Featured Research

from universities, journals, and other organizations

'Slimming gene' discovered that regulates body fat

Date:
November 22, 2009
Source:
University of Bonn
Summary:
Scientists have discovered a previously unknown fruit fly gene that controls the metabolism of fat. Larvae in which this gene is defective lose their entire fat reserves. Mammals carry a group of genes that are structurally very similar. The scientists therefore hope this research could lead to new medicines to fight obesity.

Scientists at the University of Bonn have discovered a previously unknown fruit fly gene that controls the metabolism of fat. Larvae in which this gene is defective lose their entire fat reserves. Therefore the researchers called the gene 'schlank' (German for 'slim'). Mammals carry a group of genes that are structurally very similar to 'schlank'. They possibly take on a similar function in the energy metabolism. The scientists therefore have hopes in new medicines with which obesity could be fought.

If scientists decipher the function of a gene, they are allowed to name it. With the fruit fly Drosophila there is a rather paradox convention. The names always indicate what the fly looks like if the respective gene is defective. That is also the case with the schlank gene. If it is unimpaired the fly larva can build up fat reserves. It becomes fat. 'Larvae with a mutation of schlank, however, remain slim,' Professor Michael Hoch from the University of Bonn explains. 'In extreme cases the defect can even lead to death.'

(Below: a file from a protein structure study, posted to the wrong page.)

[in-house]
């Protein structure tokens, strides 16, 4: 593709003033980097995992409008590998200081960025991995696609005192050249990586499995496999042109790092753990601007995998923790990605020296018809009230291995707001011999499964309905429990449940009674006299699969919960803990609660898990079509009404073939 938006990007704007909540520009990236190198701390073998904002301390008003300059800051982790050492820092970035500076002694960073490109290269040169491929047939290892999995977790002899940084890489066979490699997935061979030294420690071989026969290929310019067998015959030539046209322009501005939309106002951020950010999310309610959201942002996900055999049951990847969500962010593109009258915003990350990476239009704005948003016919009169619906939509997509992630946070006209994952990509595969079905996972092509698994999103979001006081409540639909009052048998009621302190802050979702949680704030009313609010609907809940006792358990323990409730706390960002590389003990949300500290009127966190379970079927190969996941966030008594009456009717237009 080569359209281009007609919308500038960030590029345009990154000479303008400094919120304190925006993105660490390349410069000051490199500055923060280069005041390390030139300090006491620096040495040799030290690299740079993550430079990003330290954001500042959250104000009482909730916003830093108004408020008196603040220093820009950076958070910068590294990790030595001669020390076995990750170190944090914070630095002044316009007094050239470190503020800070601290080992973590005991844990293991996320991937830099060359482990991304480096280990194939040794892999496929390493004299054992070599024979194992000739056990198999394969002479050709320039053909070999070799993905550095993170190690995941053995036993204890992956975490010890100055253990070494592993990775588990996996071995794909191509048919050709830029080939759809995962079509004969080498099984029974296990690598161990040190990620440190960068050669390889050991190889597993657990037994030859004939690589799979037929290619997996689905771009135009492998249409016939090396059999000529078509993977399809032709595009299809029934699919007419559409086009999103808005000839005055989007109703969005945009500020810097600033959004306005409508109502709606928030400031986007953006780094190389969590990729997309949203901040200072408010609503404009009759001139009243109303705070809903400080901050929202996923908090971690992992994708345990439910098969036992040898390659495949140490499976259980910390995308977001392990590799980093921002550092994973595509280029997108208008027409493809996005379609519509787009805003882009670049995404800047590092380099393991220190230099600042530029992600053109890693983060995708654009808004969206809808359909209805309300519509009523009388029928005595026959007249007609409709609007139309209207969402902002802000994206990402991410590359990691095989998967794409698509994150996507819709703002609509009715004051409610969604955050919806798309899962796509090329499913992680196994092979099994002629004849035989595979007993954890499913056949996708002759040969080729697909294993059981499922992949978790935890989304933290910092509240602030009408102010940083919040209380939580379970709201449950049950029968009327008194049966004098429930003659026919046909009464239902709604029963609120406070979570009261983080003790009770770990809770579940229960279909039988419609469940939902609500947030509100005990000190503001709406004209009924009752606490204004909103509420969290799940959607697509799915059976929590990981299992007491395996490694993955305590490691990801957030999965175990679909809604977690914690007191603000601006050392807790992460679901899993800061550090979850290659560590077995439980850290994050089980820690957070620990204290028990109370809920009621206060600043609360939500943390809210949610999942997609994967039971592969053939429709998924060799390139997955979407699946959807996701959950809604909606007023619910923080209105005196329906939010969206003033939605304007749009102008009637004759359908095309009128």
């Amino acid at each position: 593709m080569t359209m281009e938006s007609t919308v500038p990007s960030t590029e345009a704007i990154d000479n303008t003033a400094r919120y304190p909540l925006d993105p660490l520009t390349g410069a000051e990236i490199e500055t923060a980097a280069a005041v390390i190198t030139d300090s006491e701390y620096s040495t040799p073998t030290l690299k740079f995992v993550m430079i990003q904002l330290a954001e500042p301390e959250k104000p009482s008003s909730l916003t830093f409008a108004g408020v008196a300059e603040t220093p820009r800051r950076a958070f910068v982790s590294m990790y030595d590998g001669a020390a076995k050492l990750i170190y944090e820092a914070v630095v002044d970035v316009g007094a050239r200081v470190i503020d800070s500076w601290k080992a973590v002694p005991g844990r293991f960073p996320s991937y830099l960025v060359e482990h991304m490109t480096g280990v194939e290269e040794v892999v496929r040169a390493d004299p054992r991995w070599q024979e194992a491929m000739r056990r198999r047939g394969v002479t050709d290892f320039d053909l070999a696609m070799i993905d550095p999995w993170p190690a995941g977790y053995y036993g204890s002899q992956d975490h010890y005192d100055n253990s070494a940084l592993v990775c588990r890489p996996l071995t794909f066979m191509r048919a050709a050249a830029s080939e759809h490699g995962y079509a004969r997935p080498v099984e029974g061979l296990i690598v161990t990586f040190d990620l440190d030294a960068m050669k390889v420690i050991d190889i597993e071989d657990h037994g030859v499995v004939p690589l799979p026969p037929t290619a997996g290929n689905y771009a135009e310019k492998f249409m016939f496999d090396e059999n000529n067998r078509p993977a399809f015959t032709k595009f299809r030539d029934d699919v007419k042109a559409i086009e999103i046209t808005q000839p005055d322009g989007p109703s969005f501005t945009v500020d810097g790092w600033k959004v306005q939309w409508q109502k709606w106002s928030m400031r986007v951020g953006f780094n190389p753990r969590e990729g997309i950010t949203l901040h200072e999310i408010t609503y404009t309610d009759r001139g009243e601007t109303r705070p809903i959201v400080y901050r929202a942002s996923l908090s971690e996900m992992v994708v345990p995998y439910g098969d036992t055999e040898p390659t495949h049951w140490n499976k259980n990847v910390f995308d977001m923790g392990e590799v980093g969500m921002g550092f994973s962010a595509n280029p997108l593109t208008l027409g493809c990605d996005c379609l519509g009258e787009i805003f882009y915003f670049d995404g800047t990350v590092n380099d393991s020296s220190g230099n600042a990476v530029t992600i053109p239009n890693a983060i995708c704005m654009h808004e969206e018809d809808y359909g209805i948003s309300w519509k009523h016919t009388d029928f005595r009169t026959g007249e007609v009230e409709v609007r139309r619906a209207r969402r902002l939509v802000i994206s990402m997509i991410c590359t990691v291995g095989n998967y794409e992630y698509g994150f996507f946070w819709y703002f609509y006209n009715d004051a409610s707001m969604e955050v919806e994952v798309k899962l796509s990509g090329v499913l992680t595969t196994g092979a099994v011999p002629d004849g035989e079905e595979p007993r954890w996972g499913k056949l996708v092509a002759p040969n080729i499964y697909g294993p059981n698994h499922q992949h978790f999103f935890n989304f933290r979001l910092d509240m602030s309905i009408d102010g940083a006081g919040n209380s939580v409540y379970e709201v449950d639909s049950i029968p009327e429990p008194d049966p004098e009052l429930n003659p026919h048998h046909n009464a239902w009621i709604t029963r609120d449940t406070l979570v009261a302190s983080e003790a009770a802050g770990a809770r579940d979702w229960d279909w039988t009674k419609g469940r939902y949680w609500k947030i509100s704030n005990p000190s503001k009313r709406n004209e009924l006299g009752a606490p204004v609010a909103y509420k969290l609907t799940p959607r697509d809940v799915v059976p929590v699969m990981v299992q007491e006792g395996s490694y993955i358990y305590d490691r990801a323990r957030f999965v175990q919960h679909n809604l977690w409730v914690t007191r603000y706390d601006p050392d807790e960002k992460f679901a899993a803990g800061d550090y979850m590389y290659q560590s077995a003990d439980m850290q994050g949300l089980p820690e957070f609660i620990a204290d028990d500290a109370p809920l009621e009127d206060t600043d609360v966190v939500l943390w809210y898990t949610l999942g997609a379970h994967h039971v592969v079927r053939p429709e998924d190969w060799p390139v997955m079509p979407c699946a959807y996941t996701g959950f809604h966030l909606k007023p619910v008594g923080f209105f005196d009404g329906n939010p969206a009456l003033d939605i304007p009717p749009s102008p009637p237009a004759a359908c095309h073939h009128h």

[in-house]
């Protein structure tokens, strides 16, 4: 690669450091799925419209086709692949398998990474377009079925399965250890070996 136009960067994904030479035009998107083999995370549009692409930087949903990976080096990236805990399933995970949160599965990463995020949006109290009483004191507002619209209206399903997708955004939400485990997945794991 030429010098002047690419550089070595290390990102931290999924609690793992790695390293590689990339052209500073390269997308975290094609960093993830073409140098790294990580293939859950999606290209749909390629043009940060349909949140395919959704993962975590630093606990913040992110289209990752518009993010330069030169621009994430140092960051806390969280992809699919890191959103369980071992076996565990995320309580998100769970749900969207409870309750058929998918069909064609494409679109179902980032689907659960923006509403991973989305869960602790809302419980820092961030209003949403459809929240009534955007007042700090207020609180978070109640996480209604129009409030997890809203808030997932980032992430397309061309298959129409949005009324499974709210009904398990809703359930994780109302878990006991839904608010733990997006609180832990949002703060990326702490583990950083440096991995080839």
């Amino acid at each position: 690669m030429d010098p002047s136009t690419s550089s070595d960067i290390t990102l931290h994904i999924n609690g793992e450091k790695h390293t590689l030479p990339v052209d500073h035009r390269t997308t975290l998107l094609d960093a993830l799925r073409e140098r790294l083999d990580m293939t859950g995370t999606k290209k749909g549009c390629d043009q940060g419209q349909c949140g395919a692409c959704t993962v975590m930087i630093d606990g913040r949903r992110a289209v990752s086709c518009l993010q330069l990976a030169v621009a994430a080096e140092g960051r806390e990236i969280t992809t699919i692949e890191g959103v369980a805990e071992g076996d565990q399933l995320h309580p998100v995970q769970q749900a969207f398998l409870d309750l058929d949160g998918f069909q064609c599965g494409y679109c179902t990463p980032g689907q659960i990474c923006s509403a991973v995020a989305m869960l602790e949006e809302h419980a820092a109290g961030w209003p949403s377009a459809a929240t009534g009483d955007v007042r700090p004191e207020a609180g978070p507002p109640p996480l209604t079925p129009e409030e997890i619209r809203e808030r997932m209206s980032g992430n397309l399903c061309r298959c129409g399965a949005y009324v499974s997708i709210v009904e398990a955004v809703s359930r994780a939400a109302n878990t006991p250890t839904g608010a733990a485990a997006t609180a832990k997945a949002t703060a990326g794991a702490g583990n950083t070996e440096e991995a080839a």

Together with Dr. Reinhard Bauer and other employees the development biologist has explored what exactly 'schlank' does. According to their research the gene contains the instructions of what is known as ceramide synthase. Ceramides serve as raw materials for the gauzy membranes that enclose all of the cells in the body. Moreover, schlank also has a regulatory function. It promotes lipid synthesis and at the same time inhibits the mobilisation of fat from the fat reserves.

Mouse gene saves fly larvae

There is a chance that this is not only the case in fruit flies. Humans also produce ceramide synthases however not just one as Drosophila does but rather as many as six different ones. For this purpose humans rely on a group of genes so-called Lass genes. Ceramide synthases are extremely important for animals. Mutations in the corresponding genes lead to severe metabolic disorders and to malfunctions of organ systems. That is why our Lass genes look surprisingly similar to the schlank gene of fruit flies.

This resemblance is so striking that Lass genes from mice can partially compensate for the defect schlank gene in mutant flies. 'We introduced a mouse Lass gene in mutant Drosophila larvae,' Michael Hoch says. 'Normally the larvae died immediately after hatching. Thanks to the Lass gene they resumed building up body fat and survived until the next development stage.'

Up to now, the Lass genes of mammals have not been connected with the regulation of the lipid metabolism. 'But due to the strong parallels with schlank we think such a function is very probable,' Professor Hoch presumes. 'If this is the case they would be a promising approach for new medications for obesity.


Story Source:

The above story is based on materials provided by University of Bonn. Note: Materials may be edited for content and length.